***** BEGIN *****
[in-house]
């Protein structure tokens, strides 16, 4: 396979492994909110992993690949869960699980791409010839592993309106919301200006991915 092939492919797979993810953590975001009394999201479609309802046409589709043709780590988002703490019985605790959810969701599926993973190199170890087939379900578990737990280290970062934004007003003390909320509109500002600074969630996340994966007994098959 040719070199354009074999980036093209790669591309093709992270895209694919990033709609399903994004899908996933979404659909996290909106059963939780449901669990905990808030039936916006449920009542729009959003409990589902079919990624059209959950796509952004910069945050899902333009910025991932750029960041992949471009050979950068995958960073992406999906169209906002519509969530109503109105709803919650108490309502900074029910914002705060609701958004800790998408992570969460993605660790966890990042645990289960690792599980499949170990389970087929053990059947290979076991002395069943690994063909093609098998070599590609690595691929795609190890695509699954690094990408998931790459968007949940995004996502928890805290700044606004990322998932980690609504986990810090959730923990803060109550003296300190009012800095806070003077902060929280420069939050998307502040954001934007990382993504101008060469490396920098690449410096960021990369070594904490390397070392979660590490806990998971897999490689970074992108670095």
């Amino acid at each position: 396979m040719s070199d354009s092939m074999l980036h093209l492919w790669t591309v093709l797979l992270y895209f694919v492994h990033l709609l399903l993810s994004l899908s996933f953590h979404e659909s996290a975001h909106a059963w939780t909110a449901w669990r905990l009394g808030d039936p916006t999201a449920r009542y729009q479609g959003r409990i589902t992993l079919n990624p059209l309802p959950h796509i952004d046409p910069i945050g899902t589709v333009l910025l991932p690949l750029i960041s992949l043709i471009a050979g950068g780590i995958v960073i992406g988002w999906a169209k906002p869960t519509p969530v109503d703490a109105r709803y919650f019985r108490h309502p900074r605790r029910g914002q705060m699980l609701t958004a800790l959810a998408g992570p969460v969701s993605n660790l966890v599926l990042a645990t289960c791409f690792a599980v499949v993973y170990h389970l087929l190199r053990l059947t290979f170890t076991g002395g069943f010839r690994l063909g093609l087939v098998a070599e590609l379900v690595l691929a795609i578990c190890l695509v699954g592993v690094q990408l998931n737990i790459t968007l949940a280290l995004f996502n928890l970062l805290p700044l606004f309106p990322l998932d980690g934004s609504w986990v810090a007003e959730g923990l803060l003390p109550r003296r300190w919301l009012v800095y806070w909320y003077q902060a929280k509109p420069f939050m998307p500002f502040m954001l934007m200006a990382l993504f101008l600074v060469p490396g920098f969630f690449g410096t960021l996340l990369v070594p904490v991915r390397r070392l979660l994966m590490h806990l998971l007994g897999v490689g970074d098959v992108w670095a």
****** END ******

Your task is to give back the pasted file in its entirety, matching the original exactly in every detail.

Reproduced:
[in-house]
């Protein structure tokens, strides 16, 4: 396979492994909110992993690949869960699980791409010839592993309106919301200006991915 092939492919797979993810953590975001009394999201479609309802046409589709043709780590988002703490019985605790959810969701599926993973190199170890087939379900578990737990280290970062934004007003003390909320509109500002600074969630996340994966007994098959 040719070199354009074999980036093209790669591309093709992270895209694919990033709609399903994004899908996933979404659909996290909106059963939780449901669990905990808030039936916006449920009542729009959003409990589902079919990624059209959950796509952004910069945050899902333009910025991932750029960041992949471009050979950068995958960073992406999906169209906002519509969530109503109105709803919650108490309502900074029910914002705060609701958004800790998408992570969460993605660790966890990042645990289960690792599980499949170990389970087929053990059947290979076991002395069943690994063909093609098998070599590609690595691929795609190890695509699954690094990408998931790459968007949940995004996502928890805290700044606004990322998932980690609504986990810090959730923990803060109550003296300190009012800095806070003077902060929280420069939050998307502040954001934007990382993504101008060469490396920098690449410096960021990369070594904490390397070392979660590490806990998971897999490689970074992108670095």
């Amino acid at each position: 396979m040719s070199d354009s092939m074999l980036h093209l492919w790669t591309v093709l797979l992270y895209f694919v492994h990033l709609l399903l993810s994004l899908s996933f953590h979404e659909s996290a975001h909106a059963w939780t909110a449901w669990r905990l009394g808030d039936p916006t999201a449920r009542y729009q479609g959003r409990i589902t992993l079919n990624p059209l309802p959950h796509i952004d046409p910069i945050g899902t589709v333009l910025l991932p690949l750029i960041s992949l043709i471009a050979g950068g780590i995958v960073i992406g988002w999906a169209k906002p869960t519509p969530v109503d703490a109105r709803y919650f019985r108490h309502p900074r605790r029910g914002q705060m699980l609701t958004a800790l959810a998408g992570p969460v969701s993605n660790l966890v599926l990042a645990t289960c791409f690792a599980v499949v993973y170990h389970l087929l190199r053990l059947t290979f170890t076991g002395g069943f010839r690994l063909g093609l087939v098998a070599e590609l379900v690595l691929a795609i578990c190890l695509v699954g592993v690094q990408l998931n737990i790459t968007l949940a280290l995004f996502n928890l970062l805290p700044l606004f309106p990322l998932d980690g934004s609504w986990v810090a007003e959730g923990l803060l003390p109550r003296r300190w919301l009012v800095y806070w909320y003077q902060a929280k509109p420069f939050m998307p500002f502040m954001l934007m200006a990382l993504f101008l600074v060469p490396g920098f969630f690449g410096t960021l996340l990369v070594p904490v991915r390397r070392l979660l994966m590490h806990l998971l007994g897999v490689g970074d098959v992108w670095a």